A man at an Iowa farmer’s market I did not know told me that to check if a watermelon is ripe, just knock and listen. And if it sounds hollow, you half-expect it to say “come in” when your ear is pressed against it. But it’s a watermelon, and watermelons can’t talk, we think. It’s probably ready, and if it’s ready, you might believe that nature makes music. Just pick out the seeds and eat what tastes good, what tastes right. I think probablys are seeds that get stuck down your throat. Take a swig of water and wash it down. A watermelon might grow in your tummy, mom said. That’s not true, I think. Overripe is a baritone and underripe is more of a tenor and if you have ever eaten a watermelon that tasted like a drumbeat and sounded like the Earth, you might believe that God is real.
The Earth is round, I think. A man I did not know told us that the Earth was round, and somebody’s God took 300 years to admit it. According to science (and the expense of many lives), we know Americans have about 78.7 years. Globally, 72.6. Some don’t get so lucky (my grandma, 48.6 out of 100,000 roofers, guinea pigs of American bombs). Some don’t get to be lucky at all. Back to the Future took 36 years to be wrong about hoverboards and self-drying jackets. Racism has and can outlive Sierra Leoneans. I know that we do not have 300 years to figure out our I thinks.
I do not know when our I thinks turn into I knows. I know that sadness heals like bruises, and I know that my mother and I have the same crooked tooth when we stand mirrored. I know that angels exist and visit me through sunny days, and I know that plants have feelings. I know that I have been alive 670,464,000 and a few more seconds and I have an identity worth six syllables. And I know I am a watermelon-knocker and I know there are deal-breakers. I know the Earth is dying and I know that we are dying and I know that I love him and when he tells me he loves me, I think.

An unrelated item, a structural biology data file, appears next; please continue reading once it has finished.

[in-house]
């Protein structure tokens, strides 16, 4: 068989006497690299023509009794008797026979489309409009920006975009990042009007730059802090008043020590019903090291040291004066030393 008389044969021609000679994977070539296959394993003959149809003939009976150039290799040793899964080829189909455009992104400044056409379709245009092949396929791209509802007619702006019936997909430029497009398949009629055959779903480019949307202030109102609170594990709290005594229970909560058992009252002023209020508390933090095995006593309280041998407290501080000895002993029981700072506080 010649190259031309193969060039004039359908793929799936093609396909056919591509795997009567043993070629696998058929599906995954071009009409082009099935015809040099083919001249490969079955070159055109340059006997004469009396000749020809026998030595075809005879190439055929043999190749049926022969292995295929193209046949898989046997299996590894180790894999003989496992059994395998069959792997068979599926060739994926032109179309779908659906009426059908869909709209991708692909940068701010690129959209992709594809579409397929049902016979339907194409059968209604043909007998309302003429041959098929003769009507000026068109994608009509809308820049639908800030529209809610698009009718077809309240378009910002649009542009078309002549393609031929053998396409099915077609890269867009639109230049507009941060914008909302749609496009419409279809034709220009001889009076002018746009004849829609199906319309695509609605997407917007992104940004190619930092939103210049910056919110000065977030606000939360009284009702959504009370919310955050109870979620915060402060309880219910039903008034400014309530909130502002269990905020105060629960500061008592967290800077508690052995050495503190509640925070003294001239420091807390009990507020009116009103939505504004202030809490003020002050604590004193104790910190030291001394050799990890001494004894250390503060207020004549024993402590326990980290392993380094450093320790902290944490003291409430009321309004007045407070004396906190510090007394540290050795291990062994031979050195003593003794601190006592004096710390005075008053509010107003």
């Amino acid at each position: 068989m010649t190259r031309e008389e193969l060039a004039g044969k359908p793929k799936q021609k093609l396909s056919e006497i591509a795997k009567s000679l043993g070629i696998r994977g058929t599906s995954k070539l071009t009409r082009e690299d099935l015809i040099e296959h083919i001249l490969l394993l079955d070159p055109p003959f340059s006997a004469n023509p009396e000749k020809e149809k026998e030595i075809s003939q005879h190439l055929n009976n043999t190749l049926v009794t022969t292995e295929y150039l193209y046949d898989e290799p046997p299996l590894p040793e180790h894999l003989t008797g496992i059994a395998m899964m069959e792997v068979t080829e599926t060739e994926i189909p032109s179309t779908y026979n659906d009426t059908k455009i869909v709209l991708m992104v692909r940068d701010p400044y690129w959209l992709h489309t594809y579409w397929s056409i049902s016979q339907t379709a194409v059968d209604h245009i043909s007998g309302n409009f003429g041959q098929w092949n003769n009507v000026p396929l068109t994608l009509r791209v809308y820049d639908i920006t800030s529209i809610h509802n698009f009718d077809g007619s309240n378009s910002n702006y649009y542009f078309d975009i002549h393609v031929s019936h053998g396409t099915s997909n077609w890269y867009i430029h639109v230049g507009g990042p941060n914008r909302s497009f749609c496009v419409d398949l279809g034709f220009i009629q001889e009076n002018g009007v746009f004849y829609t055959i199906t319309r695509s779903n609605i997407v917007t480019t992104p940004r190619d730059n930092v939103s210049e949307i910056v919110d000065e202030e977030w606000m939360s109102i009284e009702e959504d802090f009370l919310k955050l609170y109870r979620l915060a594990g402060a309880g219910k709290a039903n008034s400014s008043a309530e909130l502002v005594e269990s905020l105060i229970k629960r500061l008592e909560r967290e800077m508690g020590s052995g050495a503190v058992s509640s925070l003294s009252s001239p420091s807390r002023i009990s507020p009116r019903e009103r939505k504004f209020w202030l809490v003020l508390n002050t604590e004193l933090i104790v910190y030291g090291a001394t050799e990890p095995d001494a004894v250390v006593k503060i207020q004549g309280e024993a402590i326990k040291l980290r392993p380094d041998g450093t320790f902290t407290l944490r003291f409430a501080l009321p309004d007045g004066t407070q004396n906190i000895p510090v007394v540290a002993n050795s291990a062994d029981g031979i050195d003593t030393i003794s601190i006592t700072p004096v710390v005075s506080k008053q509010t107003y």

René Descartes, a man I did not know, told the world “dubito, ergo cogito, ergo sum.” I doubt and I know I am. And I know he is. These are the things I know. But us, I don’t know. I probably never will. He asks me how I want my grilled cheese for the third time that week. I always choke down two pieces of bread and always one piece of cheese.
My throat is dry.
Tyana Brock is a Mass Communications major and Creative Writing minor in her senior year. She is grateful to have been selected for RBR and have her work recognized by fellow peers. She wants to thank her professors for all their continuous support in her pursuit of writing and journalism. Her dream is to be a New York Times Bestseller.